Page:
The National Party is calling on the Government to "urgently restore" 90-day trial periods for new employees, saying it'll help people who've lost their jobs during the pandemic get back to work.
"Since the outbreak of COVID-19, there have been reports of at least 14,000 cumulative job cuts from large companies with more to follow, and ANZ business confidence figures show 42 per cent of firms intend to cut staff," said workplace relations and safety spokesperson Dan Bidois.
"The Government watered down the 90-day trial periods so that only businesses who employ less than 20 people can implement them. Fully reinstating the trial periods to cover firms with more than 20 employees will give businesses greater confidence to take on more staff."
In 2018 the Labour-led Government watered down the trials, introduced under National, which allowed employers to drop new employees if they didn't perform well in the first three months. Only firms with 19 or fewer employees can now use them.
A report by Treasury in 2016 found they had a "statistically and economically insignificant" effect on hiring rates, didn't increase employment opportunities for beneficiaries or youth, didn't increase short-term hiring and didn't increase the likelihood employees would stick with the same employer for a lengthy period of time.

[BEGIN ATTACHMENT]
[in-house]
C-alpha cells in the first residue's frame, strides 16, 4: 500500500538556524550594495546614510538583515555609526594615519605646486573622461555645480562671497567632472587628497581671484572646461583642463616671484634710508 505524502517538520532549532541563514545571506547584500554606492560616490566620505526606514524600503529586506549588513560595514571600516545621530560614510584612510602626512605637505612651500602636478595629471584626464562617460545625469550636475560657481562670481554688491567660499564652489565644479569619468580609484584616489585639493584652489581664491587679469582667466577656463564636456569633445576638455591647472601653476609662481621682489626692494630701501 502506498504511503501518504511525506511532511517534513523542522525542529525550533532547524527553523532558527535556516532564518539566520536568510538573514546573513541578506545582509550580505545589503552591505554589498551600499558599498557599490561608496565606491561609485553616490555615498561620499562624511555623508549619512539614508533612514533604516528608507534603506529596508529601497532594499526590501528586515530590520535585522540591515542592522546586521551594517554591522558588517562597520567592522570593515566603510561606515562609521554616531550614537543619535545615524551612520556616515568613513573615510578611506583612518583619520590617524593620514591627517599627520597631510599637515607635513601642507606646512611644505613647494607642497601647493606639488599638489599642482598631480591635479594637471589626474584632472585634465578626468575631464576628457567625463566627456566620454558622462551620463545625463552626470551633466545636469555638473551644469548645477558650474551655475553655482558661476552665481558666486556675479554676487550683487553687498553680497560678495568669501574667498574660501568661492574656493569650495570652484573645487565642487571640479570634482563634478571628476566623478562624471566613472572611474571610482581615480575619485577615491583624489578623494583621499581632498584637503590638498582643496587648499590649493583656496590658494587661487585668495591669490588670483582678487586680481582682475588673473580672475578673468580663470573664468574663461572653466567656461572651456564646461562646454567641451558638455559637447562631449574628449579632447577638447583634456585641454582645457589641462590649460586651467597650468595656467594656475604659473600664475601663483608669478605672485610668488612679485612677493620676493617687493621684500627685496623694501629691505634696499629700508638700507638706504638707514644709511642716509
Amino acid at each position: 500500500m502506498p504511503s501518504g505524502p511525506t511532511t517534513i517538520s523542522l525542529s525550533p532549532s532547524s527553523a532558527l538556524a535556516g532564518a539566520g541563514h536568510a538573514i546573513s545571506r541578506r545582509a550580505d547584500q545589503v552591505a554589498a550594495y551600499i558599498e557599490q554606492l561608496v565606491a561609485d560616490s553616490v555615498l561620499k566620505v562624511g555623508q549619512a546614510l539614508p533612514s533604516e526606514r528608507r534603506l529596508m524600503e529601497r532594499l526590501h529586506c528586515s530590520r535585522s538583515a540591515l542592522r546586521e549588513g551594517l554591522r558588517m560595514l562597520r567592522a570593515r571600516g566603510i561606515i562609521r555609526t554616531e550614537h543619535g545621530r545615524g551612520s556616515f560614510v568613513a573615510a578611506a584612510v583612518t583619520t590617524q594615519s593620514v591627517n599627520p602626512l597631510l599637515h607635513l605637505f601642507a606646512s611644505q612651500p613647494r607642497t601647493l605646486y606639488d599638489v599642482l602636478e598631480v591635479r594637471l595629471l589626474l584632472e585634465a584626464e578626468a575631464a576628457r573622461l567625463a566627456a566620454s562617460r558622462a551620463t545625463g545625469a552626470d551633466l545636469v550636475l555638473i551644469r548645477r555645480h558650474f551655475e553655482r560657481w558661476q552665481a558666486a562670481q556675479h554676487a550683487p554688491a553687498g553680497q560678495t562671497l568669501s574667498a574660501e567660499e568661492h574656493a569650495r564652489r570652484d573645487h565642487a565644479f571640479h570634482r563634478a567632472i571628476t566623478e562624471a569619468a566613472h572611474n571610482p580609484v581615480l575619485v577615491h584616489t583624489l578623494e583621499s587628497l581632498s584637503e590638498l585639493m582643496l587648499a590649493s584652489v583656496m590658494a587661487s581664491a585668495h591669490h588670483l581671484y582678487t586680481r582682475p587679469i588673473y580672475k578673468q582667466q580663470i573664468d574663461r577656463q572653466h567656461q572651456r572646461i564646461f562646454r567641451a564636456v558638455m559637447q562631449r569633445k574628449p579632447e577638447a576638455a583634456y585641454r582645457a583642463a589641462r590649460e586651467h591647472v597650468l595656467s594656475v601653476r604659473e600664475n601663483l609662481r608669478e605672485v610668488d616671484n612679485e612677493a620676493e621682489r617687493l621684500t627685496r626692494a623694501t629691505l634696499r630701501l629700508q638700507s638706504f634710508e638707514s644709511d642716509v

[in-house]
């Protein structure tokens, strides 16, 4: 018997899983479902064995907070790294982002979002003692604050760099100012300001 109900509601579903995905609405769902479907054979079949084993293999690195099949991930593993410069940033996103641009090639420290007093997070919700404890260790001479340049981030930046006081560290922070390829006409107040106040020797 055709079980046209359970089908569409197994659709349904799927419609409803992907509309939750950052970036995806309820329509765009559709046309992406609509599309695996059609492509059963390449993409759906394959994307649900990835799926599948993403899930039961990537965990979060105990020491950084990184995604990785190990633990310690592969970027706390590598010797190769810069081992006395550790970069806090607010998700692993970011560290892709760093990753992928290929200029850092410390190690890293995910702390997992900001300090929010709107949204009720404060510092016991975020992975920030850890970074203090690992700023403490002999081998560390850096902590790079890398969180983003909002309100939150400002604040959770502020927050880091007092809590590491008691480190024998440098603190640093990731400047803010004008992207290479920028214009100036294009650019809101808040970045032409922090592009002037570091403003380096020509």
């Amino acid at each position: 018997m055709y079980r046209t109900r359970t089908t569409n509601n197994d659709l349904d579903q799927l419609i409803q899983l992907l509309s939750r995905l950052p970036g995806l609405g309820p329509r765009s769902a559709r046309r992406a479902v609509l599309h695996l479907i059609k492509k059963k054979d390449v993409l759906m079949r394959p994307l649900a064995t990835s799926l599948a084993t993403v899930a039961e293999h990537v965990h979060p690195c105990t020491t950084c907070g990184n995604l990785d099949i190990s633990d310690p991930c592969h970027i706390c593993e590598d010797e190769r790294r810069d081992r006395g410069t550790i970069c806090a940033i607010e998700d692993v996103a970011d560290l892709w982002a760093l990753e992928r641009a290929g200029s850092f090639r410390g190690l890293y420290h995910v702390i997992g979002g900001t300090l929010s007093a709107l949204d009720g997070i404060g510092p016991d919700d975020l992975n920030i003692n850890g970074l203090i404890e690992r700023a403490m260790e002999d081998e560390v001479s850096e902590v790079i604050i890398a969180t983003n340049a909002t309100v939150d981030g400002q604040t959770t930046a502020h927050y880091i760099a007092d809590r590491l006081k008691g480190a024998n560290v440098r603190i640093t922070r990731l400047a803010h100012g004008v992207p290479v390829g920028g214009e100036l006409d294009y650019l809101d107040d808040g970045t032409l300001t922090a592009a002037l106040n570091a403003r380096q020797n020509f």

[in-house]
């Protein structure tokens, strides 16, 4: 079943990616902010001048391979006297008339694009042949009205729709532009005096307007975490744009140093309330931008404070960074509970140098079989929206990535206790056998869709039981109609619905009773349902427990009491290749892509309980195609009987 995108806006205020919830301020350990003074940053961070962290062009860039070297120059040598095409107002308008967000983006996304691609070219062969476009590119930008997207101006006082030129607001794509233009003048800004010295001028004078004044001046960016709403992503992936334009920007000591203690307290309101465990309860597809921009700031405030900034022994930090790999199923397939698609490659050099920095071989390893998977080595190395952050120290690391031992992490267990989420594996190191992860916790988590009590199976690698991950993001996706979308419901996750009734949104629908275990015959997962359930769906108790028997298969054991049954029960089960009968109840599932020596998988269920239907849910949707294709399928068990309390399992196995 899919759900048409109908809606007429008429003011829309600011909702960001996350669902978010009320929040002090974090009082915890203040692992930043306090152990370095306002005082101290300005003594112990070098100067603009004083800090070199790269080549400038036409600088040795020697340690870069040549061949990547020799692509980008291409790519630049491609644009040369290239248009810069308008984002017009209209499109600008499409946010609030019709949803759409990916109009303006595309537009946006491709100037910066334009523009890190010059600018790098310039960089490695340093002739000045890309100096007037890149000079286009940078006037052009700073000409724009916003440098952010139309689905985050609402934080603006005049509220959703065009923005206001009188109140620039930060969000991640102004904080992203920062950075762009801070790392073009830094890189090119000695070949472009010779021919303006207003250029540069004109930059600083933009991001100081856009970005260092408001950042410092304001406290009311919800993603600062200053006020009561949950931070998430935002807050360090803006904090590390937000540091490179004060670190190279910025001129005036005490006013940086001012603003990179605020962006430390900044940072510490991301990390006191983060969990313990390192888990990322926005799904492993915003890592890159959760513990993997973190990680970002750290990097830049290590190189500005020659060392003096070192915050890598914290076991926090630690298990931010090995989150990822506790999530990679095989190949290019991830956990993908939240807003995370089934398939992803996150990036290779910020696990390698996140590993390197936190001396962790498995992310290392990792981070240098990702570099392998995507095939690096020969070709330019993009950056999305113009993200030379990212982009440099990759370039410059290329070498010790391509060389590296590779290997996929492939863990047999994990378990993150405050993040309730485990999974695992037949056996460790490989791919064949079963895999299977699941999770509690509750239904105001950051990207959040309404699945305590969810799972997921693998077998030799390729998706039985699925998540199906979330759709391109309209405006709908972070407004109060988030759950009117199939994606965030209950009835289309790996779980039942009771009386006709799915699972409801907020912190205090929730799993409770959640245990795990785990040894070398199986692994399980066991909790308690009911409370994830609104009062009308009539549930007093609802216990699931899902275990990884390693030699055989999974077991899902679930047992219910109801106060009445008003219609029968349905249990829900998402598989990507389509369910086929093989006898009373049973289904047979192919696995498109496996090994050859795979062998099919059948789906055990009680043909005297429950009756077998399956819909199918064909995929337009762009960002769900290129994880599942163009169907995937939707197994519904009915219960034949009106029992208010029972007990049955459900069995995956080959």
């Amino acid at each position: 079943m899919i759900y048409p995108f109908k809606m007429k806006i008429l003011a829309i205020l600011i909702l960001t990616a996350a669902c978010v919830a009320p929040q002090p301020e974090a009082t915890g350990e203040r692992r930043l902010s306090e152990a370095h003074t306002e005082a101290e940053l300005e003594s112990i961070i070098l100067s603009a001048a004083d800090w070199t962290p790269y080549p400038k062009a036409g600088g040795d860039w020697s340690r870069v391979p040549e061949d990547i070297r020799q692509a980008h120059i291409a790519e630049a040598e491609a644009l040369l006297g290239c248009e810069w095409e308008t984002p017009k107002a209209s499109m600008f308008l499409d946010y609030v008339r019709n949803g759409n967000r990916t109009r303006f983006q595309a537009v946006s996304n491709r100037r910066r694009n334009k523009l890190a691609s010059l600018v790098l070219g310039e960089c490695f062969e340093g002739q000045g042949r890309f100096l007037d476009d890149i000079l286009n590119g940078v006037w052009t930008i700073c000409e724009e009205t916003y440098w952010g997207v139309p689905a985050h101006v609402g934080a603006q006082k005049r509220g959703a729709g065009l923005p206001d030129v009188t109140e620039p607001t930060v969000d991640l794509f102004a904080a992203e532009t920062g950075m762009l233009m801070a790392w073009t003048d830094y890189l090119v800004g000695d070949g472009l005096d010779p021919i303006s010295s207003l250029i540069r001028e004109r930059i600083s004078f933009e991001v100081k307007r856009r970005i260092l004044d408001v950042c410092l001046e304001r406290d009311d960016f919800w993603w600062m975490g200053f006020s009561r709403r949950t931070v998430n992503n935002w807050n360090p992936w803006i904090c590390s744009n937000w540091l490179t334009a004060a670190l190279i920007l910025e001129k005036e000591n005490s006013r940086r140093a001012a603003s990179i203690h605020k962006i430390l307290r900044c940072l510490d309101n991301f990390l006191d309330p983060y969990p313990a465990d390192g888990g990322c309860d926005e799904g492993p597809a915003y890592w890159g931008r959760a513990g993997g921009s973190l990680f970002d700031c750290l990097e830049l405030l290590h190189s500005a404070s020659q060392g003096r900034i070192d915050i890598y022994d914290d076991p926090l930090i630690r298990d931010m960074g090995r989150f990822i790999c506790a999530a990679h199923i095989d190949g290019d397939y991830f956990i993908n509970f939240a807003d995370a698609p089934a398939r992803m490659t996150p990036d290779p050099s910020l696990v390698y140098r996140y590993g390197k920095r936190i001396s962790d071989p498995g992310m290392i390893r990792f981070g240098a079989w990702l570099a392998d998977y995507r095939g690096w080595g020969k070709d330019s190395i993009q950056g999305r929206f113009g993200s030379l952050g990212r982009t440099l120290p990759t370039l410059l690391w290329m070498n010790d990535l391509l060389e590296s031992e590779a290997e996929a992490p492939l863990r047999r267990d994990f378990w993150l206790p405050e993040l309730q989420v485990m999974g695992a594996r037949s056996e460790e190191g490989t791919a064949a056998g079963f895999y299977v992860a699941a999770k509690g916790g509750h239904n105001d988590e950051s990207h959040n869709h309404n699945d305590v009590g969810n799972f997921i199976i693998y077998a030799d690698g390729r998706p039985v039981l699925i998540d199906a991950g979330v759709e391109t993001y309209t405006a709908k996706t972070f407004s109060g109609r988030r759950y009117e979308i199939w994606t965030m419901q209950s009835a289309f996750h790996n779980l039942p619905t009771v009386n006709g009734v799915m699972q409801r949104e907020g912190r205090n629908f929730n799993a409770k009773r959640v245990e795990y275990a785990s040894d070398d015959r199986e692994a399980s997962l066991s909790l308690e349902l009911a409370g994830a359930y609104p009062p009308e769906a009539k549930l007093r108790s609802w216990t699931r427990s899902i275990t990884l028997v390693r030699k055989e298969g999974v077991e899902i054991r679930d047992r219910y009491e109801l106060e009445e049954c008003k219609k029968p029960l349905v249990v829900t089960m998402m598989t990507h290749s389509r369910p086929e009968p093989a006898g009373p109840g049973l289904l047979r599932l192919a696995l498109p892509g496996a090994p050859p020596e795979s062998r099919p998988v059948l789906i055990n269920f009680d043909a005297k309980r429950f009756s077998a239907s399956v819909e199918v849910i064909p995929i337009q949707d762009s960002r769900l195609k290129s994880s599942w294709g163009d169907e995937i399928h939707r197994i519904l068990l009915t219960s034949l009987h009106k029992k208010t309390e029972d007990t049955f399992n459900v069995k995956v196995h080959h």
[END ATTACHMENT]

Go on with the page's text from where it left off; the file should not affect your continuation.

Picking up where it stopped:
There was "statistically weak evidence" trials might boost employment in construction and trades by about 10 percent.
"The primary effects of the policy were to reduce the cost to firms of continuing their pre-policy behaviour, while requiring many employees to shoulder the cost of increased initial uncertainty about their job security."
National MP Michael Woodhouse - who was Workplace Relations Minister at the time - disputed Treasury's findings, saying he had anecdotal evidence it was working.
Labour planned to get rid of trial periods altogether, but kept them for smaller periods as part of their coalition arrangement with New Zealand First.
Bidois said reinstating the trials would give businesses "the confidence to invest and grow".
It comes after new National leader Todd Muller and finance spokesperson Paul Goldsmith unveiled a plan to pay businesses $10,000 if they hired new people - $5000 on hiring and the rest after 90 days. Muller said it would create 50,000 jobs, but his third-ranked MP Amy Adams told Newshub Nation on Saturday it wouldn't "magic up jobs that weren't there', but instead "make a critical difference for a business who's just thinking, 'Gosh - can I afford to take that risk?'".
The number of Kiwis in employment fell 37,500 in April under lockdown, Statistics NZ said.